Protesters bid to halt Heath ponds dams work is ’too late’
PUBLISHED: 17:10 25 February 2015 | UPDATED: 20:51 26 February 2015
Protesters against the controversial Heath ponds dams project are still refusing to give up the fight despite having their hopes for halting the scheme dashed this week by environment secretary Liz Truss.
As she paid a visit to the Hampstead Heath Men’s Bathing Pond on Tuesday to “see for herself and understand the background” to the situation, the MP’s department had already ruled out intervening to halt the work.
Work started on the £22 million scheme in the last month as contractors started clearing undergrowth and cutting down trees and is expected to last until October 2016.
It comes after Camden Council approved the project in January despite a 12,465-strong petition against it and over 1,000 letters of objection. Protesters claim it will now cause irreparable damage to the historic landscape and “vandalise” the Heath.
But councillors accepted the argument from Heath managers City of London Corporation that the work was required under the 1975 Reservoirs Act to prevent the dams collapsing and triggering a fatal flood if a “catastrophic” storm hits.
Marc Hutchinson, chairman of The Heath and Hampstead Society, which has been leading the protest for the last three years, had written to Miss Truss asking her to use her exempting power under the act to exclude the ponds by reclassifying them as “ornamental ponds”, which would mean the work was not necessary.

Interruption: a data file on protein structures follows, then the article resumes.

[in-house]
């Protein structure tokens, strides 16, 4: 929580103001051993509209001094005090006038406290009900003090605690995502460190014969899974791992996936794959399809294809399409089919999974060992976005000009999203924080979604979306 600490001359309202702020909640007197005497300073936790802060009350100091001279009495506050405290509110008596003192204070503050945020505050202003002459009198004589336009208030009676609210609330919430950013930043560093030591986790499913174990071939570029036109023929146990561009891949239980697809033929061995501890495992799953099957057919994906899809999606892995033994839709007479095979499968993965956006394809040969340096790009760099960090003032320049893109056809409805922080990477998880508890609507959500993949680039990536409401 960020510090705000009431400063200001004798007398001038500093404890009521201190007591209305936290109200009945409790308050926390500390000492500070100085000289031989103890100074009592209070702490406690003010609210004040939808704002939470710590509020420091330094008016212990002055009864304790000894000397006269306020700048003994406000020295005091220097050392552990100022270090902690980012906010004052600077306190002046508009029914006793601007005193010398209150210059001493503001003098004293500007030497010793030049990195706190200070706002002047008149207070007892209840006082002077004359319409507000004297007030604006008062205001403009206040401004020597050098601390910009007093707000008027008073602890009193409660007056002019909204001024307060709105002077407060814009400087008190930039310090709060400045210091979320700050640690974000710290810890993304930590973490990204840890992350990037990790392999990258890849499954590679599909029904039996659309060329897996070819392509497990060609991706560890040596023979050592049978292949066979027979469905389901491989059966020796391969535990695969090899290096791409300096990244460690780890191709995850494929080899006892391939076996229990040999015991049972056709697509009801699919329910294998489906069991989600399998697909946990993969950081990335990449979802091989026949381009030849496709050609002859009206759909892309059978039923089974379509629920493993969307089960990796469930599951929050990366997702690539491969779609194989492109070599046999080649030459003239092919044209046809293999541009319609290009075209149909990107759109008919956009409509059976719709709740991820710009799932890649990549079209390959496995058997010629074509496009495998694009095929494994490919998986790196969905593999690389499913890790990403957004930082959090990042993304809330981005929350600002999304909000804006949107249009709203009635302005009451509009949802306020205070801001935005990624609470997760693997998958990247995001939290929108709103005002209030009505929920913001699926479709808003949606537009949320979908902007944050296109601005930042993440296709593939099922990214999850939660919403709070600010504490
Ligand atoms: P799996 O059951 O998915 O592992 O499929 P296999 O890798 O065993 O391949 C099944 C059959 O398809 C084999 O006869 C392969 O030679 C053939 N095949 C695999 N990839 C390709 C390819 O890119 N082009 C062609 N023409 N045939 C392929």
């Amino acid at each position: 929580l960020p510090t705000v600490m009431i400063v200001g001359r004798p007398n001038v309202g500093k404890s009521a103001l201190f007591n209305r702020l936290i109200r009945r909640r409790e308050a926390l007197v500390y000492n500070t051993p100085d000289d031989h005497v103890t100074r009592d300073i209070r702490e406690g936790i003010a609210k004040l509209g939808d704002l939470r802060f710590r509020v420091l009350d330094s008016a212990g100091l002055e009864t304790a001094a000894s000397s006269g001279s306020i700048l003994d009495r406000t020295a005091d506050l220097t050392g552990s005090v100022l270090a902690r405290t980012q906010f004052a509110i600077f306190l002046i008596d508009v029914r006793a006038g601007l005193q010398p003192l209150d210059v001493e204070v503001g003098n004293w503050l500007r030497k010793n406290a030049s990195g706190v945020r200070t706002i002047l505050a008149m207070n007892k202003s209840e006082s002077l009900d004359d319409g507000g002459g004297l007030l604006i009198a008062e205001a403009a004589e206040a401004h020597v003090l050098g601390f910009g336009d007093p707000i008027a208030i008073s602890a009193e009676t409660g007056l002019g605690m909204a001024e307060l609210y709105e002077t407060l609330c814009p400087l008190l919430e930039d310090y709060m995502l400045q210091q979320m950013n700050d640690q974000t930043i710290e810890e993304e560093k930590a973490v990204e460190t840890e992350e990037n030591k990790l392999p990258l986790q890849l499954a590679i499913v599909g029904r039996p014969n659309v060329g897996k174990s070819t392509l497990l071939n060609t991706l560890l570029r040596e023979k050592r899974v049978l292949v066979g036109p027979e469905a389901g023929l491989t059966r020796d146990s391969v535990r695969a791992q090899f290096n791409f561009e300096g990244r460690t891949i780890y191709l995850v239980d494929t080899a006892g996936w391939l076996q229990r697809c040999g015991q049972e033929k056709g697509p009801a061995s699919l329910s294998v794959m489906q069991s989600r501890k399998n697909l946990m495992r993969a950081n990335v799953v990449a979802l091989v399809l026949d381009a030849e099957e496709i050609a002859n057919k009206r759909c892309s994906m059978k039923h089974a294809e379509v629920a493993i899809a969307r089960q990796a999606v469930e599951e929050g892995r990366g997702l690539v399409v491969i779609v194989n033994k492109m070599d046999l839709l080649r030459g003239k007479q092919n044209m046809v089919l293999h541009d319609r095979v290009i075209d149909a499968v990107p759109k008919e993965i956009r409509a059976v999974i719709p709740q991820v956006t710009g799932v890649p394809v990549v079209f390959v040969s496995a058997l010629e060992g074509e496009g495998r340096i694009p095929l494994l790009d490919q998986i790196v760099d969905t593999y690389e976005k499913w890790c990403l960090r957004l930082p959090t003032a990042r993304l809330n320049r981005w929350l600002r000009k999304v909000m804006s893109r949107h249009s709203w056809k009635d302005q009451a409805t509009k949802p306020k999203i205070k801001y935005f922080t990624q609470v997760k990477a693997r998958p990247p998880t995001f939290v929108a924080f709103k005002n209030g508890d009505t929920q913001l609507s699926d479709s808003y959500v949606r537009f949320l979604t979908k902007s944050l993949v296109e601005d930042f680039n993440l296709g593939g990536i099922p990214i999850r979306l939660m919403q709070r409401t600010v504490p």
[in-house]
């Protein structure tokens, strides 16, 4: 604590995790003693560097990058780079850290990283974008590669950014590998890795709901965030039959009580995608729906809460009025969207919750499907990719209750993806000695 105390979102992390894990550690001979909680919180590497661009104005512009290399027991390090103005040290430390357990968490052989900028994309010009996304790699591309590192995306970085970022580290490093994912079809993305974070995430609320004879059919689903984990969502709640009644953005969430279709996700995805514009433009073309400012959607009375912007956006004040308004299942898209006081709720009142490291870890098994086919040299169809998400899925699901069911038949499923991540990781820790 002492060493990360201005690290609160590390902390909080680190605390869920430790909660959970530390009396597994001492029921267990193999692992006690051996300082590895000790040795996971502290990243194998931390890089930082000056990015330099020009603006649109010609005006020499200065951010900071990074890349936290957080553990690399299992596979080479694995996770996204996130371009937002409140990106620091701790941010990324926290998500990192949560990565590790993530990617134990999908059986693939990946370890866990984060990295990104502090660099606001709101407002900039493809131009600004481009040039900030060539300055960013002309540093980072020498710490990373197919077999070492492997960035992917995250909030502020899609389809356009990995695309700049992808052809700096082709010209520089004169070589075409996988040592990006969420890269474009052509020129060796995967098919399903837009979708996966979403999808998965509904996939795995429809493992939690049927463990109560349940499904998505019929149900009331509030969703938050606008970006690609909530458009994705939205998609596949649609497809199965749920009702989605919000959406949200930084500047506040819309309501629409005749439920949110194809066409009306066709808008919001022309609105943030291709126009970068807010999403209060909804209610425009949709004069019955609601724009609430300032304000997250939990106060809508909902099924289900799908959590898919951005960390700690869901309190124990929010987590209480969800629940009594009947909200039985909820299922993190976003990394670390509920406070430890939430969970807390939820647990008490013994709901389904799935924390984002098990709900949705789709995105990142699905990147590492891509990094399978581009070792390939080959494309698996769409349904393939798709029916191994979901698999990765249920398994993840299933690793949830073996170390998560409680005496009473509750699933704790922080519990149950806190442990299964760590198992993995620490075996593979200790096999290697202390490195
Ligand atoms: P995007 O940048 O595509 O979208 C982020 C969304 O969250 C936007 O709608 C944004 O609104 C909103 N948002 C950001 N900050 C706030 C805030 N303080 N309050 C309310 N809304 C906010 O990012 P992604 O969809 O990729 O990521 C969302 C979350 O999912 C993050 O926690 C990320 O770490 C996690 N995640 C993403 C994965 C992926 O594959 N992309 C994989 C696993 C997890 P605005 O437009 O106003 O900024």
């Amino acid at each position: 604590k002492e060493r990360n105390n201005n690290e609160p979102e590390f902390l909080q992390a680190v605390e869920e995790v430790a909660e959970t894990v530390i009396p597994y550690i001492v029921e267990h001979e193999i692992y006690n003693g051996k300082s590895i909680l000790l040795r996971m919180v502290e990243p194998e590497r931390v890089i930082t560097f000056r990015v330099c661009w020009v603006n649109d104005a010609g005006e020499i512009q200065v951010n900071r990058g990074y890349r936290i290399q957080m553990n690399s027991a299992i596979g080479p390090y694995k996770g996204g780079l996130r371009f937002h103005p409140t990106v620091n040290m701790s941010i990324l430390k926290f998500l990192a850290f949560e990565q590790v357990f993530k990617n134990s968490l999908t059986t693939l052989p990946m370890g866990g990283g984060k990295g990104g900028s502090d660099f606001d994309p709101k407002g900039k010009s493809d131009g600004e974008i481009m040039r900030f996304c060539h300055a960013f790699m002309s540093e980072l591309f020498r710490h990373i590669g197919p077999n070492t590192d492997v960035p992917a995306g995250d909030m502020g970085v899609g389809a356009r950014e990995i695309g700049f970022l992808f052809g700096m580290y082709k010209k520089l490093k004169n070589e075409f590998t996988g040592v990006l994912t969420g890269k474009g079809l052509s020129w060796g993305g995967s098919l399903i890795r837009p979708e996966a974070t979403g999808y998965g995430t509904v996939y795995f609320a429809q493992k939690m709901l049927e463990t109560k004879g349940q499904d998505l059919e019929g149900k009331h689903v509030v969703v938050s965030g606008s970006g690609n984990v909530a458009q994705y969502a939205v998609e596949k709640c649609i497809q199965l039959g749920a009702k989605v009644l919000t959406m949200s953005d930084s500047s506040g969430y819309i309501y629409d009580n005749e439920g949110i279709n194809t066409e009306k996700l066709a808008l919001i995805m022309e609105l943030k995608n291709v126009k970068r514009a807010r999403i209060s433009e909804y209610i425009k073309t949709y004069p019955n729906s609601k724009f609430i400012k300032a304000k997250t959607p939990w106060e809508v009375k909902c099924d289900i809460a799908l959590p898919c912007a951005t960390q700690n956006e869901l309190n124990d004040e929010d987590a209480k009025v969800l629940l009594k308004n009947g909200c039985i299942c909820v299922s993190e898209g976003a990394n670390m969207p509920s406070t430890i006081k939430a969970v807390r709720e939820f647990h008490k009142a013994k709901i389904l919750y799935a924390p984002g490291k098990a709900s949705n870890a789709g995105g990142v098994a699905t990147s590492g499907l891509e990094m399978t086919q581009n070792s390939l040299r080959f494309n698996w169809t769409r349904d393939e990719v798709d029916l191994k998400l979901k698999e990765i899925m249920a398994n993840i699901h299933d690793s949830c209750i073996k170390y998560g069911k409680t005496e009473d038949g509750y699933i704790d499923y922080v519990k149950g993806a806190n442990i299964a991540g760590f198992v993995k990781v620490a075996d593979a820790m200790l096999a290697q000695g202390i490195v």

He received a reply last week from Dan Rogerson MP, under secretary of state with responsibility for ponds, which said that the secretary of state did not have the power under the act to exempt specific reservoirs.
He wrote: “I do not consider it appropriate to exempt the Hampstead Ponds from being treated as large raised reservoirs, for the purposes of reservoir safety regulations.”
Despite this, Miss Truss still arrived to be shown around the ponds by Hampstead and Kilburn’s prospective Tory MP Simon Marcus and Mr Hutchinson and to listen as they tried to persuade her to intervene.
She said: “I wanted to come and see it for myself. I wanted to see the situation and understand the background.
“It is clearly a very complex issue. But we are at a very late stage in the process. I can completely understand the concerns of local residents and this is a beautiful landscape.
“But it has been to court and a decision has been made by the local council. I think there is a limited amount that can be done at this stage.
‘‘But I have come here today to listen to local people and see what they have to say. But I cannot make promises”
Mr Hutchinson said after Miss Truss’s visit that he disagreed with the legal assessment in Mr Roger’s letter and that the Secretary of State did have powers to intervene.
He said: “I will be challenging her in writing on that.”
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